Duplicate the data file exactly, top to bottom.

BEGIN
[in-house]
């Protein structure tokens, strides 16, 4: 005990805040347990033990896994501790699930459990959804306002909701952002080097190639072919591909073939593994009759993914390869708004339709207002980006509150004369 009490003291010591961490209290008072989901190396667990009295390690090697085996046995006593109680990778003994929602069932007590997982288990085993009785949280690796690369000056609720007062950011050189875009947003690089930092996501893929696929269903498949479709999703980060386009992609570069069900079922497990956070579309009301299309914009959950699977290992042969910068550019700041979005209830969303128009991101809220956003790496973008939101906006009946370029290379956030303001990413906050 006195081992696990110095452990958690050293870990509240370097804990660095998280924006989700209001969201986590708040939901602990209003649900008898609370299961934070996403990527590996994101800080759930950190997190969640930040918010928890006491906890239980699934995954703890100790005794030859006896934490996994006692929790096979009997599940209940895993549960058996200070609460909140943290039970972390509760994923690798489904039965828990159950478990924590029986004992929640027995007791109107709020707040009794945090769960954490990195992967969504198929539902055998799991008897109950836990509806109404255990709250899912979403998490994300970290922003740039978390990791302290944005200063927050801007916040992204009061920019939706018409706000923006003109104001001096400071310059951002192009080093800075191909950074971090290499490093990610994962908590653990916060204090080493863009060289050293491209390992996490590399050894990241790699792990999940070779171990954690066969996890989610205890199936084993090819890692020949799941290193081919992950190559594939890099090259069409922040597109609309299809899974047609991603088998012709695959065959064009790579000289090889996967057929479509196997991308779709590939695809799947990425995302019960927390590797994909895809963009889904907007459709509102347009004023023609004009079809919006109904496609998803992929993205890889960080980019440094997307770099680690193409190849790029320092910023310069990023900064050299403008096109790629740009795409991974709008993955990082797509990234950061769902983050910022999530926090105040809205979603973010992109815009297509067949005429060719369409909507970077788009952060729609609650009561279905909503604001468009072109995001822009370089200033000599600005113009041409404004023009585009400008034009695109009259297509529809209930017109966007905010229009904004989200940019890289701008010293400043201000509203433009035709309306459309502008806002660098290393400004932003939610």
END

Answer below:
[in-house]
């Protein structure tokens, strides 16, 4: 005990805040347990033990896994501790699930459990959804306002909701952002080097190639072919591909073939593994009759993914390869708004339709207002980006509150004369 009490003291010591961490209290008072989901190396667990009295390690090697085996046995006593109680990778003994929602069932007590997982288990085993009785949280690796690369000056609720007062950011050189875009947003690089930092996501893929696929269903498949479709999703980060386009992609570069069900079922497990956070579309009301299309914009959950699977290992042969910068550019700041979005209830969303128009991101809220956003790496973008939101906006009946370029290379956030303001990413906050 006195081992696990110095452990958690050293870990509240370097804990660095998280924006989700209001969201986590708040939901602990209003649900008898609370299961934070996403990527590996994101800080759930950190997190969640930040918010928890006491906890239980699934995954703890100790005794030859006896934490996994006692929790096979009997599940209940895993549960058996200070609460909140943290039970972390509760994923690798489904039965828990159950478990924590029986004992929640027995007791109107709020707040009794945090769960954490990195992967969504198929539902055998799991008897109950836990509806109404255990709250899912979403998490994300970290922003740039978390990791302290944005200063927050801007916040992204009061920019939706018409706000923006003109104001001096400071310059951002192009080093800075191909950074971090290499490093990610994962908590653990916060204090080493863009060289050293491209390992996490590399050894990241790699792990999940070779171990954690066969996890989610205890199936084993090819890692020949799941290193081919992950190559594939890099090259069409922040597109609309299809899974047609991603088998012709695959065959064009790579000289090889996967057929479509196997991308779709590939695809799947990425995302019960927390590797994909895809963009889904907007459709509102347009004023023609004009079809919006109904496609998803992929993205890889960080980019440094997307770099680690193409190849790029320092910023310069990023900064050299403008096109790629740009795409991974709008993955990082797509990234950061769902983050910022999530926090105040809205979603973010992109815009297509067949005429060719369409909507970077788009952060729609609650009561279905909503604001468009072109995001822009370089200033000599600005113009041409404004023009585009400008034009695109009259297509529809209930017109966007905010229009904004989200940019890289701008010293400043201000509203433009035709309306459309502008806002660098290393400004932003939610």